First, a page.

But the point should be made that cross-subsidisation is forbidden under the Price Code. That fact that it was allowed under the Price Check Scheme is something that I have regarded with a certain amount of suspicion, as it appears a little like the beginning of cartelisation. It appeared that the Price Code was being dismembered up to a point in favour of a few producers whom the Government favoured.

The Minister's main point is a simple one—namely, that where taxes have increased, that will not count towards the 5 per cent., which is the limitation that the Price Check Scheme has imposed on the retail price so as to protect the consumer. I imagine that many consumers, including, perhaps, you, Mr. Deputy Speaker, have forgotten what the Price Check Scheme is. That is hardly surprising as we have heard so little of it and as it has had such little effect.

When the scheme was first put forward we were criticised for calling it a cosmetic. We called it that because we strongly suspected—this had been borne out by the discussions we had had with individuals involved in the negotiations with the Government—that many of the goods that the Government had selected to put in the scheme would not have gone up by 5 per cent. anyway.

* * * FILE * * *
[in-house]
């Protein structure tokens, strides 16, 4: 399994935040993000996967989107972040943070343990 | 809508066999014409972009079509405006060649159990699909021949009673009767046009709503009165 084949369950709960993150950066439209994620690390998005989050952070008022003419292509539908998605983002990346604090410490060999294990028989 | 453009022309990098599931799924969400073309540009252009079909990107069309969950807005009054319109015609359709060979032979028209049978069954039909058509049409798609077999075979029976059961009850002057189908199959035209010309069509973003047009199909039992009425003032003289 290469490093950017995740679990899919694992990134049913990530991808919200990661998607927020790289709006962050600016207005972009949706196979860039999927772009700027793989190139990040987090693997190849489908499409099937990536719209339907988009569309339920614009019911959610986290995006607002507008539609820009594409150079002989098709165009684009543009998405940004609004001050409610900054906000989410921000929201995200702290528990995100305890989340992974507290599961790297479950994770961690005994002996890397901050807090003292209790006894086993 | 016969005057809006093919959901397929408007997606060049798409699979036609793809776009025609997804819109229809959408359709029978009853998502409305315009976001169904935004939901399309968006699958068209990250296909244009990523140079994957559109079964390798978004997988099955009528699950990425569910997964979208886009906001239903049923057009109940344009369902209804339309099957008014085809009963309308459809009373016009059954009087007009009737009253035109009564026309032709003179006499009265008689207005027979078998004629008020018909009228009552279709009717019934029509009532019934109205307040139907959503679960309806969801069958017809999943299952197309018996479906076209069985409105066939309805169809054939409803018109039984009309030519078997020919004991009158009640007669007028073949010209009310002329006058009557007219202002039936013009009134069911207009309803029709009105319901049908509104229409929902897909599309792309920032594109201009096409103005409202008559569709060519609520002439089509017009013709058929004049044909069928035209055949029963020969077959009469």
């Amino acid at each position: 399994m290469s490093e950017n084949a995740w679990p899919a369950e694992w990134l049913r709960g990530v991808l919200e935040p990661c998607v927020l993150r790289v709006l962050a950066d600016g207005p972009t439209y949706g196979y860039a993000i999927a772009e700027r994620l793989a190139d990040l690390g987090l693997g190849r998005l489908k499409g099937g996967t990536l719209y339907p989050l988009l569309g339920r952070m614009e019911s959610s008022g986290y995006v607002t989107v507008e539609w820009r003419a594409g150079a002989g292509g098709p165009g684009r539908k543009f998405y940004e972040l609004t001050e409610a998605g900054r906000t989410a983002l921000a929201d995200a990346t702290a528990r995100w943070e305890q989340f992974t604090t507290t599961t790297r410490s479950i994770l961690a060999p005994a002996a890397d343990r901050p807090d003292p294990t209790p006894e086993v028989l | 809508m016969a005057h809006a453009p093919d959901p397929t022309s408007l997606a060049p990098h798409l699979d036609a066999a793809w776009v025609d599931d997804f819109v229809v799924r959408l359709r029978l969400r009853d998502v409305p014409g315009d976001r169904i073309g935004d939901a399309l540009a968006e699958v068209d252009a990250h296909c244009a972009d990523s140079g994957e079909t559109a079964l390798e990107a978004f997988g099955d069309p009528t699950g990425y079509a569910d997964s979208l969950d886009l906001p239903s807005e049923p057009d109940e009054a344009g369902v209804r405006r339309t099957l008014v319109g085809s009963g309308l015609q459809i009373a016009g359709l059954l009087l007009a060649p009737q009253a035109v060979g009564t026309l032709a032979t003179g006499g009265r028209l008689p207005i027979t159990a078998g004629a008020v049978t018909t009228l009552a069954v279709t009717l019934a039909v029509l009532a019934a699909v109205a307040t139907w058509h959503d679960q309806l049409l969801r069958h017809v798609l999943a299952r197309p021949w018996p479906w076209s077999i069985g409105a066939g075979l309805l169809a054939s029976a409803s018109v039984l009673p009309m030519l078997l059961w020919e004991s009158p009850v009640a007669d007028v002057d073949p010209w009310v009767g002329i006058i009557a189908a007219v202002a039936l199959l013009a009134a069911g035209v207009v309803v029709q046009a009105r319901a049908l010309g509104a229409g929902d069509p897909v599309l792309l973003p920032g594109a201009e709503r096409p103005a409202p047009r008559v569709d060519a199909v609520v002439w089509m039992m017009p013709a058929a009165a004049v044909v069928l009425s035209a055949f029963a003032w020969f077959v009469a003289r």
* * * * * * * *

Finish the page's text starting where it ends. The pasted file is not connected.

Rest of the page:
But it has now been revealed that the scheme is not even a cosmetic. When we referred to it in those terms it never occurred to us that the Government would come along and drive a coach and horses through the scheme. We could not have realised that the Government would increase the prices of goods in the shops that were meant to be restricted to a limitation of 5 per cent. over six months.

The first step was to increase the duty on cigarettes. That represented on average an increase of over 6 per cent. That seemes to be outside the 5 per cent.limitation imposed by the scheme. Then we had the increase on beer. That put up the price by very nearly 5 per cent. and we all know that rounding up is allowed under the Price Code.

Then we had the increase on cider. I notice that the Minister did not mention that, and it does not seem to have been mentioned in any of the handouts. Excise duty, for the first time, has been extended to cider, and 3p is the sort of price increase that has been put on a pint of cider, as compared with 1p on a pint of beer. That puts up the price of cider by about 20 per cent.

Those, therefore, are the increases that the Government have brought about themselves—about 5 per cent. on beer, over 6 per cent. in cigarettes, and 20 per cent. on cider. That increase is quite separate from and additional to the 5 per cent. increase that might just occur through the normal increase in costs for which the Government had provided and expected and allowed for under the scheme, so one could easily say that under the scheme the price of beer might rise by 10 per cent., cigarettes by 11 per cent. or 12 per cent., and cider by 25 per cent.